What to expect from Ash Vs Evil Dead season 3

Arielle Carver-O'Neill and Lindsay Farris tell us about their characters and what's in store for everyone's favourite Deadite slayer…

Spoilers ahead if you’ve avoided the season three trailer and by the nature of who the new characters are.

Come the 26th of February (or the 25th if you’re lucky enough to live in the US) the third season of Ash Vs Evil Dead will be upon us, which promises to send Mr Williams and chums into a whole new realm of insanity – parenthood. Yes indeed, Ash, quite possibly the worst role model of all time, is about to discover he’s a daddy. Thankfully his daughter, Brandy (played by Arielle Carver-O’Neill) is already a teenager, so already on a better path than she no doubt would have been had she grown up with a father who, until recently, her home town had branded a murderer.

Having seen the first half of season three, what’s evident is that Brandy is able to bring an unexpected element of reality to the show – after all when tragic deaths start piling up in the local high school, things suddenly feel more sinister and grounded, so we asked Arielle if that was an appeal for her going into the show, “It was actually and I talked a lot with the directors, producers and show runner and they all really wanted Brandy to be that sense of reality, to be that more relatable representation of the audience kind of situation. So, that was good, I really liked it – it was interesting actually, because, especially in the first two episodes, I spent so much time crying, I forgot it was a comedy while we were filming and then all the sudden, I watched it for the first time and I was like ‘oh yeah, this is funny!’ I completely forgot! [laughs]”

And no doubt trying to stay in a dramatic moment with Bruce Campbell’s constant one-liners and bad parenting must have made that an especially difficult challenge? “[She laughs] There were moments, yes, when it was really hard not to laugh, but, it’s surprisingly… you know the thing with comedy that I’ve learnt, especially with Bruce, is it’s got to be real for you and then the comedy just happens. So a lot of the time, especially with his one-liners and stuff, I found myself looking at him thinking ‘What the hell did you just say? Is this guy for real?’ Because in reality that’s probably how you’d react with someone like that – just imagine him as this guy on the street, not an icon like Bruce Campbell. That helps keep the laugher at bay, but at the same time there was definitely moments, because he’s fantastic at that sort of thing!”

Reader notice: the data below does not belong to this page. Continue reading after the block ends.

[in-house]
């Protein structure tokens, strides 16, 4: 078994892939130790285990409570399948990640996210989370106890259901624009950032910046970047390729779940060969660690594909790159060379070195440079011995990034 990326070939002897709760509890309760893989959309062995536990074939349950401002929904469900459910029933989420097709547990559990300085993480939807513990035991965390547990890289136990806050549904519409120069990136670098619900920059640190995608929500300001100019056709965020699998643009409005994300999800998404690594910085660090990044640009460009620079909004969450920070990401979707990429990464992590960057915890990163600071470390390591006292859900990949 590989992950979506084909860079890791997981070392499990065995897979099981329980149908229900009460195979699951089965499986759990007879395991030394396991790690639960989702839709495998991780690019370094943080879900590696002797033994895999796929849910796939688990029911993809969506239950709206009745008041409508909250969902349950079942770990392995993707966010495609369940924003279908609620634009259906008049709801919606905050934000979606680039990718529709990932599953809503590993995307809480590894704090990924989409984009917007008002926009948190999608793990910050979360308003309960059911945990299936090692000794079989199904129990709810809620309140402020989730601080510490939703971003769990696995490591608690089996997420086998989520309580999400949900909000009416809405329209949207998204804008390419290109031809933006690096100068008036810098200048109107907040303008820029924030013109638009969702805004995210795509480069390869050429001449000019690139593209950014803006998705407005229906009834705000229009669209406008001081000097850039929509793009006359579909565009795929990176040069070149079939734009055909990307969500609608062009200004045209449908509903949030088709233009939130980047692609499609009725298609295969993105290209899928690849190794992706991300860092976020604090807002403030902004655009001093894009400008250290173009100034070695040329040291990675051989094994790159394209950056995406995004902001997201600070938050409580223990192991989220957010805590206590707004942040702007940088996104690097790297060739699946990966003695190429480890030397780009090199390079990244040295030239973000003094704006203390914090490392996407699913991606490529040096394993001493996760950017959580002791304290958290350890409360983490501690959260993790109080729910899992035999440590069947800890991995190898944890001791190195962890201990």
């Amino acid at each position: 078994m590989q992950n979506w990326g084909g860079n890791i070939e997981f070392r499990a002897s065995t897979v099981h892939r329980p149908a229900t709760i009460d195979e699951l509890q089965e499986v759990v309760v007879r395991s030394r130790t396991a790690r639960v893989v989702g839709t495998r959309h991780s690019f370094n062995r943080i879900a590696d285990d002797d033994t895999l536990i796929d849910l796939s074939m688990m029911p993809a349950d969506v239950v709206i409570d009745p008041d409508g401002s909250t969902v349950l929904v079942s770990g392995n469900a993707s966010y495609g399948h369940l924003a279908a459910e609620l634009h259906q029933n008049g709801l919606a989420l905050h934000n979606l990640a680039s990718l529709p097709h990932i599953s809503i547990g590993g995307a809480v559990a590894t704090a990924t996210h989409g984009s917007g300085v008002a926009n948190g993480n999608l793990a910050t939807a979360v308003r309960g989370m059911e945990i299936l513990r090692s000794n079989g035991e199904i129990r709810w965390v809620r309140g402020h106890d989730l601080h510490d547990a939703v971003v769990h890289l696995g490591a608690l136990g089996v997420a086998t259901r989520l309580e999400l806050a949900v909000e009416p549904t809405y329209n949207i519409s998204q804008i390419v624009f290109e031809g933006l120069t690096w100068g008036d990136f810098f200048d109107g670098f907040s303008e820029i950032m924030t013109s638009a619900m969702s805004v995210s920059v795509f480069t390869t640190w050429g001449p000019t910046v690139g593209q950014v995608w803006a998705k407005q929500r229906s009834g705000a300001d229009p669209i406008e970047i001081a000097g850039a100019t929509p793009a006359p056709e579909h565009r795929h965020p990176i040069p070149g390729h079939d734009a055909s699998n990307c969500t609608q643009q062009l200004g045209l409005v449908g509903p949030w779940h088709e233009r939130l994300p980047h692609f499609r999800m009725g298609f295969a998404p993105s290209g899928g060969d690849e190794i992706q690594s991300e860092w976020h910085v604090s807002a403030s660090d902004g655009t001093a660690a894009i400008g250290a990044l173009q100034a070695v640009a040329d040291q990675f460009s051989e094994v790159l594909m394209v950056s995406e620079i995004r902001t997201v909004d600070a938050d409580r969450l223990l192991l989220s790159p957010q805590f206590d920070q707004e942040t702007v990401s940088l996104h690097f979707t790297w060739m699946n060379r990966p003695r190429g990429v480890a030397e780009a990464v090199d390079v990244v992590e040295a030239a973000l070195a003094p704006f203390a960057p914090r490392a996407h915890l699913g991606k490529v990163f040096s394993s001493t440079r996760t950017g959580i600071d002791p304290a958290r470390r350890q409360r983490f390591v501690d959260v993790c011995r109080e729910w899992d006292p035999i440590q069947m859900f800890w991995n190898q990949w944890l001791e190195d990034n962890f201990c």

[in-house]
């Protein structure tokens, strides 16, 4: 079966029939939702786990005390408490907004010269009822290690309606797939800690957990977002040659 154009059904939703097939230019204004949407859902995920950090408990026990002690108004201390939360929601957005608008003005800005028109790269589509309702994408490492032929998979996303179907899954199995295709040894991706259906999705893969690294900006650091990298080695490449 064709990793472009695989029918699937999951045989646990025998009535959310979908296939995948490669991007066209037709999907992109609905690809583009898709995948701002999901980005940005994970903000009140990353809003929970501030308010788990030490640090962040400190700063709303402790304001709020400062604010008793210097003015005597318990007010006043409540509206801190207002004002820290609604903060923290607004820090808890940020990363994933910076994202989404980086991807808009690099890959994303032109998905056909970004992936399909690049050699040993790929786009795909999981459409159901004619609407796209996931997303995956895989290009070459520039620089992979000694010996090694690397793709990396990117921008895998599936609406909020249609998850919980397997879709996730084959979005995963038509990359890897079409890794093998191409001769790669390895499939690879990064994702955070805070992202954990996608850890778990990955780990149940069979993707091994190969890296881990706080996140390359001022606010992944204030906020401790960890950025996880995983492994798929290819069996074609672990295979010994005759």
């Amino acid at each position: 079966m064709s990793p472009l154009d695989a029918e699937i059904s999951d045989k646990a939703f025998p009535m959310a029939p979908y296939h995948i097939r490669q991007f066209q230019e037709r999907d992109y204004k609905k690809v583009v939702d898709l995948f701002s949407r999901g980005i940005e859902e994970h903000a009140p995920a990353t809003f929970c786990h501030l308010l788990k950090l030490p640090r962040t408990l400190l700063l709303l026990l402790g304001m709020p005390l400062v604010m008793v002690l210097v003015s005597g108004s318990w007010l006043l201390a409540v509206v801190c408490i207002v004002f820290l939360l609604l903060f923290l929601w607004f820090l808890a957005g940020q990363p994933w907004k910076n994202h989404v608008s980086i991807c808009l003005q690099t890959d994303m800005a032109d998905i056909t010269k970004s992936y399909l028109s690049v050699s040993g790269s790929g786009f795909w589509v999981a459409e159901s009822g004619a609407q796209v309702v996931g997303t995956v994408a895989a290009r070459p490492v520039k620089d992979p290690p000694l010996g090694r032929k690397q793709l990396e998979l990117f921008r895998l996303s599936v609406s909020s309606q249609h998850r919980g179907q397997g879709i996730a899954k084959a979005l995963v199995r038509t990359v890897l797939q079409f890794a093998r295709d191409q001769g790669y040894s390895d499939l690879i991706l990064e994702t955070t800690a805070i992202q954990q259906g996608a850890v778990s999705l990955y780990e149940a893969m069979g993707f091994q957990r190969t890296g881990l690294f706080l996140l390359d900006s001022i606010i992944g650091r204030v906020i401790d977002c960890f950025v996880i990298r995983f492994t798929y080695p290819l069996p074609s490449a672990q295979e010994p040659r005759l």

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Within the course of the opening episode in season three, it’s clear that Brandy will have bigger problems than just a dysfunctional family to deal with, as her (in)famous father also brings baggage in the form of endless Deadite persecution, with the charge being led by evil 80s throwback Ruby (hooray!) and poor Brandy is now a target by proxy, as the heir apparent – she’s in evil’s crosshair. “Oh exactly, yeah, one hundred percent,” Arielle says, “Bruce puts it – and I’m going to steal his line, because it’s the best way to say it – but evil is like the mafia. They come after your family to get to you. And so the minute they find out he’s got some family out there, they’re on it, like that, so really they’re after her from the get go.”

And without her giving too much away, is the relationship between Brandy and Ash going to form the core of the third season? “It is, it is definitely… it’s hard not to ruin it! [laughs] But it’s creating a whole new layer to Ash – he’s still the character that everybody knows and loves but he’s in a whole new different situation, a whole new kind of fight. All of the sudden there’s motivation he’s never had before and that can only make a character deeper, so that’s definitely a core element and then of course Brandy is new to this world of evil so, there’s her journey, which she goes on as well.